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Barton Warren Stone
(1772 - 1844)
A leading figure of the 19th-century "Stone-Campbell" Restoration Movement, Barton Warren Stone Owned And Lived On This Farm From 1838 to 1844. Stone advocated the unity of all Christians, served as an educator and Church planter, and published The Christian Messenger, A leading journal of its day. Seeking a location free from slavery, in 1834 he moved from Kentucky to Jacksonville where he founded Central Christian Church.
Many Christian Churches have their origin in the Stone-Campbell Movement. Stone died in Hannibal, Missouri, in 1844, and was buried on this farm. In 1847, his body was moved to Cane Ridge Church Cemetery near Paris, Kentucky
Lincoln Christian College And Seminary And The Illinois State Historical Society, 2004
According to present owners of the Diamond Grove Farm, Tom and Lee McKean, the house you see is not
the original structure in which B.W. & Celia Stone lived. It is estimated that because foundational materials
have surfaced over the years about 40' to 50' SW of the back porch of the present structure, that this it was
probably the location of the original home where Stone lived. However, at first sight of the present structure,
it most certainly bears the resemblance of what the original structure could have looked like. Two homes that
are known to have been built by B.W. Stone are presently extant in Kentucky, and both look much like the structure
you see in the picture. Also, in the 1830s the typical structure of wealthy landowners were a building made of logs
with two rooms on the bottom floor side by side, with two bedrooms on the top floor. The house above bears the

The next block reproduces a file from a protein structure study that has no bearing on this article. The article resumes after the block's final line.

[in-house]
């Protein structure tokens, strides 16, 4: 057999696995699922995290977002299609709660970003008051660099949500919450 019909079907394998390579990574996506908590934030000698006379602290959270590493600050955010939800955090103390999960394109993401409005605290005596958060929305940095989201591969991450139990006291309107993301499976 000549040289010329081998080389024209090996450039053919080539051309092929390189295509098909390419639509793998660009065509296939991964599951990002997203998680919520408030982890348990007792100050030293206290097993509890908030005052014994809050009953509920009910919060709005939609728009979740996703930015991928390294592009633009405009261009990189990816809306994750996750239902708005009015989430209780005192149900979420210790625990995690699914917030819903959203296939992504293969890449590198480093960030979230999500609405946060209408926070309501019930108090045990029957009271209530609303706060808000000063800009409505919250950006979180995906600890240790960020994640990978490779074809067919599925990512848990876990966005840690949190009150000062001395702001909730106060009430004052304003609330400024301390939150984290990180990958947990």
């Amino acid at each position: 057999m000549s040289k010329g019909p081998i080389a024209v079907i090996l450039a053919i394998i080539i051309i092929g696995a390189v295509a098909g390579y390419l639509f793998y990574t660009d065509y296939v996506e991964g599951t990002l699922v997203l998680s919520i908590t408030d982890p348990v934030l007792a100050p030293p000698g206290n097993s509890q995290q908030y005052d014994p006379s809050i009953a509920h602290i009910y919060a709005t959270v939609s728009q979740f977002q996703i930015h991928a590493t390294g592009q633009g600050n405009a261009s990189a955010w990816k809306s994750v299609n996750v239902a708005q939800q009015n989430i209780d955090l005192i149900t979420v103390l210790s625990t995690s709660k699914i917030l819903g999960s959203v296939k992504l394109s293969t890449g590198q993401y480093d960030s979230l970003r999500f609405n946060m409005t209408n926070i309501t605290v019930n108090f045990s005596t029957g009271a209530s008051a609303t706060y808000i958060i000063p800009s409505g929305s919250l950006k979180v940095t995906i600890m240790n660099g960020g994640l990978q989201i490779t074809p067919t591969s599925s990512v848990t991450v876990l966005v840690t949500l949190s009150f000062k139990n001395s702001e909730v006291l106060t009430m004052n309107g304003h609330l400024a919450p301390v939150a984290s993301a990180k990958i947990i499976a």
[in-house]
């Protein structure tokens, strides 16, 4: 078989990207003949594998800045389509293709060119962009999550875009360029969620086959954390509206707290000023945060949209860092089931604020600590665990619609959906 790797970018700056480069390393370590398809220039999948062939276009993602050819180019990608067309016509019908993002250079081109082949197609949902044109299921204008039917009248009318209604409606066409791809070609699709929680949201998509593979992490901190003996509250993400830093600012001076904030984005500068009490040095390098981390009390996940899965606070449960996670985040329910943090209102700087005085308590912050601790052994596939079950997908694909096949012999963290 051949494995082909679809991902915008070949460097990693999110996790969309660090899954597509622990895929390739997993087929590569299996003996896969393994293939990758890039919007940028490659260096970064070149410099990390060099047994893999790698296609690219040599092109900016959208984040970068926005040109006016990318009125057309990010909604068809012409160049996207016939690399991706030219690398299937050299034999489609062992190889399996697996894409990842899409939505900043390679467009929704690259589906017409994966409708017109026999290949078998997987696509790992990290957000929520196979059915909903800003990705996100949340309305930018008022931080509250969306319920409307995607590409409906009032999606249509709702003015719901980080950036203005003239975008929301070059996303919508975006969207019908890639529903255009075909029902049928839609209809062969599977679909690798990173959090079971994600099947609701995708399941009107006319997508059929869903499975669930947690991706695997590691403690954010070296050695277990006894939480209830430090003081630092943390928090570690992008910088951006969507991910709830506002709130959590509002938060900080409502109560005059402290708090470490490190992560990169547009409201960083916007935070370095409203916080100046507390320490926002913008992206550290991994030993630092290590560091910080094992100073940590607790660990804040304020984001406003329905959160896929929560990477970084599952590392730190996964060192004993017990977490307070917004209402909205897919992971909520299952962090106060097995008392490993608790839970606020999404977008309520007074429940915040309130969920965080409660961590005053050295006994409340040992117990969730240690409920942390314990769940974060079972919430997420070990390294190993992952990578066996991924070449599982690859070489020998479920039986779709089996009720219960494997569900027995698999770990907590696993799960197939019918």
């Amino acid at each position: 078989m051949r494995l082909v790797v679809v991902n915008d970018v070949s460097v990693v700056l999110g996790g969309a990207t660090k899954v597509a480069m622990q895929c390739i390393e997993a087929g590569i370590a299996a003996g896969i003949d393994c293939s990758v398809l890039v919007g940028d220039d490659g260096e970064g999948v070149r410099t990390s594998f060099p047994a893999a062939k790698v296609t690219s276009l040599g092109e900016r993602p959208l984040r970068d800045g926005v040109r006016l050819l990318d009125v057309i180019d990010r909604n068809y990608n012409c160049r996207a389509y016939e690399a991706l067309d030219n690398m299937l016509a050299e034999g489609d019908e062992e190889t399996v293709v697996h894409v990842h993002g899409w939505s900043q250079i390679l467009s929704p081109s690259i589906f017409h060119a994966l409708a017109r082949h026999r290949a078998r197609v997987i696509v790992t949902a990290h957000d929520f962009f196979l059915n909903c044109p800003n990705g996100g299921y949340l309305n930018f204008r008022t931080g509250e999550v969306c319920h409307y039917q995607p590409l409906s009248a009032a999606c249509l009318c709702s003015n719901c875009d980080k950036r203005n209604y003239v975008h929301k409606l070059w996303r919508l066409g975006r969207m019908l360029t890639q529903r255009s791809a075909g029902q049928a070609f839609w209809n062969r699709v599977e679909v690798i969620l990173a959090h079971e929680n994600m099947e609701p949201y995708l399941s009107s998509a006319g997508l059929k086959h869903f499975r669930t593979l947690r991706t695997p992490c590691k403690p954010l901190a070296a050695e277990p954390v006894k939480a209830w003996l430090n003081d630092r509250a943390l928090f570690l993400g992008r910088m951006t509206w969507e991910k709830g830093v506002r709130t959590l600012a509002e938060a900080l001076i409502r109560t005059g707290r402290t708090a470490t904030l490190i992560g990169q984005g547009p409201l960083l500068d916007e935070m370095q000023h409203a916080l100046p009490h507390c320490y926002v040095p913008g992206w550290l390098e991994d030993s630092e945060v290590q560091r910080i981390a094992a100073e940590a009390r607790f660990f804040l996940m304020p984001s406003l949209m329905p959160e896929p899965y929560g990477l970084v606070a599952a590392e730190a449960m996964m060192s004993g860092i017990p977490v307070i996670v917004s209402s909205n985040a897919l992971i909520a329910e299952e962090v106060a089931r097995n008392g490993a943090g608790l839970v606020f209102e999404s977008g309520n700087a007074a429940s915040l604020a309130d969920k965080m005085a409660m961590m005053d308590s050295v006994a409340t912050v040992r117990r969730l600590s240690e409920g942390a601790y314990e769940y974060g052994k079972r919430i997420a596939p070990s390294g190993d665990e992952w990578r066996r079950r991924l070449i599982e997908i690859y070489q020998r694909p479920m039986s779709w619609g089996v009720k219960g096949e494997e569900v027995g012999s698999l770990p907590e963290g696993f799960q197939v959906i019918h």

same design, but has no logs within the structure.
**Photos Taken in 1993, 2000, 2002, 2009 & 2013
Courtesy of Scott Harp
*NOTE OF CAUTION: These homes are on private property. While owners have been very kind to allow photos to be taken, photos presented here is not an invitation for any to trapse around on private property. Get permission! Of the three above, the only home that is open to the public is the Bowen home at Mansker's Station, Goodlettesville, Tennessee.
**In 1993 my family and I took a family vacation to Kentucky. On this trip we visited the home of Barton Stone in Georgetown, Kentucky. The very nice lady who lives there was so very kind to show us through the home. The photos we took then were scanned an place above. Also in this section are two photos taken by C. Wayne Kilpatrick during snowy days of 2002. In 2000, it was the pleasure of your webeditor to travel through Kentucky with a longtime friend from Fayetteville, Georgia, Charles Nash. On this trip we visited the the Bourbon County home of B.W. Stone, the photos of which appear on this site. Then in 2009, another trip involving myself, C. Wayne Kilpatrick and Tom L. Childers over a week in May, traveling through Missouri, Illinois, Indiana, Kentucky, and Tennessee, made it possible to take the photos you see here of the Diamond Grove property near Jacksonville, Illinois. Finally, a special thanks to C. Wayne Kilpatrick for providing the photos you see on this page from the Bowen Home at Mansker's Station, Goodlettsville, Tennessee, June, 2013. The Bowen Home is the oldest brick home on record in the state of Tennessee and childhood home of Celia Bowen Stone, the second wife of Barton W. Stone. With all these photos, it seems right to produce this page in memory of B.W. Stone's homes that still stand in these locations.
***The Campbell-Bowen Home is sometimes confused as being connected to Alexander Campbell. The Campbells at Mansker's Station were not related in any known way to the Campbells of Bethany, West Virginia. B.W. Stone's first wife, Elizabeth Campbell was from Greenville, Kentucky, and a cousin to Celia Bowen, his second wife. Elizabeth and their first child were buried on the Bourbon County property when she passed away in 1810. When B.W. Stone's remains were removed from Illinois to its present location at Cane Ridge, the remains of Elizabeth were also removed to be buried by his side at Cane Ridge. The remains of B.W. Stone, Jr., not to be confused with older step-brother also named B.W. Stone, Jr., still lie somewhere upon the Bourbon county home property.